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# Use multiple columns in a Matplotlib legend

In this article, the task is to use multiple columns in a Matplotlib legend in Python. Before starting the discussion on “Use multiple columns in a Matplotlib legend”, firstly we should know briefly about matplotlib, pyplot and legend.

• Matplotlib: The “matplotlib” library basically used to create so many graphical things such like high quality graphs, charts, figures and many things. The library is extensive and capable of changing very small to the smallest details of a figure. This library was introduced by John Hunter and his team in 2002.
• Pyplot:  In Python, “pyplot” is a plotting library used for 2-dimensional graphics. It is used in python scripts, shell, web application servers and other GUI toolkits.
• Legend: A legend is an area that describes the elements of a graph. In the matplotlib, there is a function called legend() which is used to place a legend on the mentioned axis.

Note: Before declaring matplotlib and pyplot, it is better to declare numpy library also.

Basically, we can import pyplot with matplotlib as we generally import other libraries in python, such like

`import matplotlib.pyplot as plt`

or

`from matplotlib import pyplot as plt`

## Use multiple column in a Matplotlib Legend

In many cases, the main thing we may have to encounter that as the legend number gets increased, it may consume a lot of vertical spaces which may create problem for visualization of the graph.  So, in this situation, we need to organize legend labels into multiple columns. For this, it will be easy to place non-disruptively all the legends.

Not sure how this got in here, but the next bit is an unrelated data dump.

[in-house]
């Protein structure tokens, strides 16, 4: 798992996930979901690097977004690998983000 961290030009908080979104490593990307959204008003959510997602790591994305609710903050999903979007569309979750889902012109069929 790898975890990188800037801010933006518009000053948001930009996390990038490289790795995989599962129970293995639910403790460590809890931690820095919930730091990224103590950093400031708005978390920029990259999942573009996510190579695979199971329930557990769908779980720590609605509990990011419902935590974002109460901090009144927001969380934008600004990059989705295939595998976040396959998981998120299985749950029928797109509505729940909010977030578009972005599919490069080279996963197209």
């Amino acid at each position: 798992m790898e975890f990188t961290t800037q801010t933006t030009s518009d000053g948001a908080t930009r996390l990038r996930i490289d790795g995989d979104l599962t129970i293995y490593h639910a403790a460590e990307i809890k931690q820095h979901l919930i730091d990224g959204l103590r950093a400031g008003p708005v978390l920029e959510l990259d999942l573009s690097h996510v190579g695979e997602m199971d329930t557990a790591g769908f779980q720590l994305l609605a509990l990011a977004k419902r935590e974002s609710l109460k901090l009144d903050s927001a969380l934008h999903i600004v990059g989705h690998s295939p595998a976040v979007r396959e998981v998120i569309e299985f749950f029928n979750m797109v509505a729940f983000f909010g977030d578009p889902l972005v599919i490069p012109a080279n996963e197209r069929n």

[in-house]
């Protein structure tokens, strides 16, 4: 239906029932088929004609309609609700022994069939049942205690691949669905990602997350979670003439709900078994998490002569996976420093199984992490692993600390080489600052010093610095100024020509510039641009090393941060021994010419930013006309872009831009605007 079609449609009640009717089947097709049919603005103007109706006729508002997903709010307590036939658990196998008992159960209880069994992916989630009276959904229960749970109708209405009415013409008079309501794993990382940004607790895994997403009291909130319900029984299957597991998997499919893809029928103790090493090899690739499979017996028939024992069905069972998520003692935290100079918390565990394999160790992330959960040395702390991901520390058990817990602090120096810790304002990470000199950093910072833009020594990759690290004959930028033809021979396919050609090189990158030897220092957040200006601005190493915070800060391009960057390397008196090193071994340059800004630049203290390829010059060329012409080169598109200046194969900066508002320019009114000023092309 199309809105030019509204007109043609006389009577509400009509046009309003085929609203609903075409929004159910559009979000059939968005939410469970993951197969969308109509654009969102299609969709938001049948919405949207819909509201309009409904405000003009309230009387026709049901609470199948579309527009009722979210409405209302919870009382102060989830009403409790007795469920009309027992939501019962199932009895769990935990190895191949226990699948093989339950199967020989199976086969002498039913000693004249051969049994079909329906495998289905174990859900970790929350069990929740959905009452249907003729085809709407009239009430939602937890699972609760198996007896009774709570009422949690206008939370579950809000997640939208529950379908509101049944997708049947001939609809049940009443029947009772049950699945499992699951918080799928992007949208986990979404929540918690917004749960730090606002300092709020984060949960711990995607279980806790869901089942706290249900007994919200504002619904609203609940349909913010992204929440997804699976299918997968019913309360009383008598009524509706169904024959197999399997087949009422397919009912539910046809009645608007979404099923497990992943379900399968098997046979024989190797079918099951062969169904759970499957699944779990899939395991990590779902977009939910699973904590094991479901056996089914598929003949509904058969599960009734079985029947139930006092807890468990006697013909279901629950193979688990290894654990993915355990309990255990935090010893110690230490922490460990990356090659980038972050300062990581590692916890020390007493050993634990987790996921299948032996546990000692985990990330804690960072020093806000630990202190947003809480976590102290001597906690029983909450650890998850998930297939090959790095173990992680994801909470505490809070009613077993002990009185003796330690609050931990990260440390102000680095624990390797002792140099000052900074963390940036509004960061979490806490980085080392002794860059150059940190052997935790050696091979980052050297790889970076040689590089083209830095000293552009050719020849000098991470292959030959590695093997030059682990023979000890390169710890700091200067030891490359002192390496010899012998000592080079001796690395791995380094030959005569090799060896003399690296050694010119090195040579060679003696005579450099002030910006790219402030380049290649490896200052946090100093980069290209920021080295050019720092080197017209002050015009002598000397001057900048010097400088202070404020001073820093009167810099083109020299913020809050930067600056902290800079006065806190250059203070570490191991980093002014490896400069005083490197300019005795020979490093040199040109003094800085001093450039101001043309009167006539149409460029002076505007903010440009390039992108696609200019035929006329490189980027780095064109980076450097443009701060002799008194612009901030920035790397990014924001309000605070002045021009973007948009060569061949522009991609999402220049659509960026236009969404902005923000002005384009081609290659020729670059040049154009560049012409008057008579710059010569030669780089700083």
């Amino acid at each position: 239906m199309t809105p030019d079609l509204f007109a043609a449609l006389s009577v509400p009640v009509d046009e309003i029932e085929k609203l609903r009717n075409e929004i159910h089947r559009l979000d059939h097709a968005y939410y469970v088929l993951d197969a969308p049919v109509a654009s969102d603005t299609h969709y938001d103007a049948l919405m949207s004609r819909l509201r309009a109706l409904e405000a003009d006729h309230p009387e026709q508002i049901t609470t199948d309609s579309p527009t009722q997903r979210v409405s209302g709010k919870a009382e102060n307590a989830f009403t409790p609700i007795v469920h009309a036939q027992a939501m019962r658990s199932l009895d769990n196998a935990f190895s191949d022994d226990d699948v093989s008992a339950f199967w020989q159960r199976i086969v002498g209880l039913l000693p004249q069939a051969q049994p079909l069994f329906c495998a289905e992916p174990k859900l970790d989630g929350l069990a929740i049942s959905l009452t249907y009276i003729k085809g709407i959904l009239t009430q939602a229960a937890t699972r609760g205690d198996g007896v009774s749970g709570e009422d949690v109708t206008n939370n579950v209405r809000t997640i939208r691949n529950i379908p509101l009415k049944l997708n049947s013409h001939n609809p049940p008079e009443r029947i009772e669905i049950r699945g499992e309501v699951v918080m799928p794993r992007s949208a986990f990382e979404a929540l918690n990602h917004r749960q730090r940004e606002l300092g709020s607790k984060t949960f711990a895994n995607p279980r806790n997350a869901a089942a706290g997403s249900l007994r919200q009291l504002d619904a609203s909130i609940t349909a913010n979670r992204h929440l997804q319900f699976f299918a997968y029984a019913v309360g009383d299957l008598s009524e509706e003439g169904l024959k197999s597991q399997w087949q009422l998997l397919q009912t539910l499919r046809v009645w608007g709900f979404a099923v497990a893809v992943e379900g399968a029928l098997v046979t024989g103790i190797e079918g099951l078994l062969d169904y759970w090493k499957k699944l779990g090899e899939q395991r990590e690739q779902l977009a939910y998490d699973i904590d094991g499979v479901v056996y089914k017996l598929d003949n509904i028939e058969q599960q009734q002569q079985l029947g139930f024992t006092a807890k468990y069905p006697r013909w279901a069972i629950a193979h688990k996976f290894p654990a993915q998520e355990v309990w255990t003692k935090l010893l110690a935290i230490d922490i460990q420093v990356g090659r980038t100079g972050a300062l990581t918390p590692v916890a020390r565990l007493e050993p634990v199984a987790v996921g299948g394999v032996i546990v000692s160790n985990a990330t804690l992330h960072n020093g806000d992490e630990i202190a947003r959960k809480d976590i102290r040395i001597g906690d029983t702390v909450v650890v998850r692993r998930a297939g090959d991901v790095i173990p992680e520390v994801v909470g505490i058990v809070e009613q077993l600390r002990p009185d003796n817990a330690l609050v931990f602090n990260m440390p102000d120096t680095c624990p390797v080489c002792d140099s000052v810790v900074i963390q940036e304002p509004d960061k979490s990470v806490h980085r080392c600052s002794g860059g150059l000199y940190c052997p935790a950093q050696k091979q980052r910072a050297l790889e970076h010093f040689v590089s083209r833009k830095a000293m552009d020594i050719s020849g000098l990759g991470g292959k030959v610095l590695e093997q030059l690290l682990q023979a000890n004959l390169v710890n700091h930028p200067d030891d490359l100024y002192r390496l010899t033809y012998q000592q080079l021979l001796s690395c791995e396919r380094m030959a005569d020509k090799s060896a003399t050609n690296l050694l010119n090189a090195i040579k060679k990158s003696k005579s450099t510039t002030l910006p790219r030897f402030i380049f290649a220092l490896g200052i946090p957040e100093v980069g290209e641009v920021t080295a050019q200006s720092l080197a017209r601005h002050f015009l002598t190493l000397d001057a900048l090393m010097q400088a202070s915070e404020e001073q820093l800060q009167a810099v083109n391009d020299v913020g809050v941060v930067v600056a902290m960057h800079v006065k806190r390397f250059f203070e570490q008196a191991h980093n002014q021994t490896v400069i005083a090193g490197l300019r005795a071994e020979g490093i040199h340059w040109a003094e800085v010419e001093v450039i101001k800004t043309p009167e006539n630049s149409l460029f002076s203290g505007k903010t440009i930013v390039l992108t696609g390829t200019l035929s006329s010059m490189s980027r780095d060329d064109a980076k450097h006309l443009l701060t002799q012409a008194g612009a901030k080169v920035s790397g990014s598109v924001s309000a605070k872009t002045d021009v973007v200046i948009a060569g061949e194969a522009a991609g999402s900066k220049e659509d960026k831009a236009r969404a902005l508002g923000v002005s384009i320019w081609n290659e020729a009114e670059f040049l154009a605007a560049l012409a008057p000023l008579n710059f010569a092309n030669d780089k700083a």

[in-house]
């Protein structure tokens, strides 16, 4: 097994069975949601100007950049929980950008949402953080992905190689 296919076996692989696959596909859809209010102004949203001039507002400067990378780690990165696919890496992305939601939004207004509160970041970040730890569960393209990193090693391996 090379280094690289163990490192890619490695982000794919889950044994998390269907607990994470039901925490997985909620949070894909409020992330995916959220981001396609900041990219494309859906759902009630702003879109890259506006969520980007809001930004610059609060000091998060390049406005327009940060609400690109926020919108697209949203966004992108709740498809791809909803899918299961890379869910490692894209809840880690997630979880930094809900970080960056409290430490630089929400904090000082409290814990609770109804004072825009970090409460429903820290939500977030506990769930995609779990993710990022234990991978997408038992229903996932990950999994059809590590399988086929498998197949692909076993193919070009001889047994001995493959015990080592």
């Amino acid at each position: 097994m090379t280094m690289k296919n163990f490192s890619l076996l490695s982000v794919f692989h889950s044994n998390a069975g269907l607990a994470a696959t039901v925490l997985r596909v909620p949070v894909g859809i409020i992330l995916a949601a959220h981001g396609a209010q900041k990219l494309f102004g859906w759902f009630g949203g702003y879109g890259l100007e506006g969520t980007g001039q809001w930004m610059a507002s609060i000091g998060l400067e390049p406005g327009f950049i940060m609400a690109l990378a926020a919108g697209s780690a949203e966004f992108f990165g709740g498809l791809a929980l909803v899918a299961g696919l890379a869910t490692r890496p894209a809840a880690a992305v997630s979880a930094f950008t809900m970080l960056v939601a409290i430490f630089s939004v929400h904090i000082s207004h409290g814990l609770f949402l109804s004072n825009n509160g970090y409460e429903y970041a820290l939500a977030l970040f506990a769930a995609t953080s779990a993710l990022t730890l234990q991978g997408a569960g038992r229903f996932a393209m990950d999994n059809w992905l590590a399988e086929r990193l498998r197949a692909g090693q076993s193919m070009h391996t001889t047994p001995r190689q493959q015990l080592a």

Using the ncol argument inside plt.legend() in below defined manner to specify the number of columns which the legend should have.

`plt.legend(ncol=k)`

Here, k is the number of columns the legend should have in the graph.

Example:

## Python3

 `# code``import` `matplotlib.pyplot as plt` `plt.plot([``0``, ``3``], [``0``, ``2.0``], label``=``'Label 1'``)``plt.plot([``0``, ``3``], [``0``, ``2.1``], label``=``'Label 2'``)``plt.plot([``0``, ``3``], [``0``, ``2.2``], label``=``'Label 3'``)``plt.plot([``0``, ``3``], [``0``, ``2.3``], label``=``'Label 4'``)``plt.plot([``0``, ``3``], [``0``, ``2.4``], label``=``'Label 5'``)` `# Change the number of columns here``plt.legend(ncol``=``3``)` `plt.show()`

Output: OUTPUT

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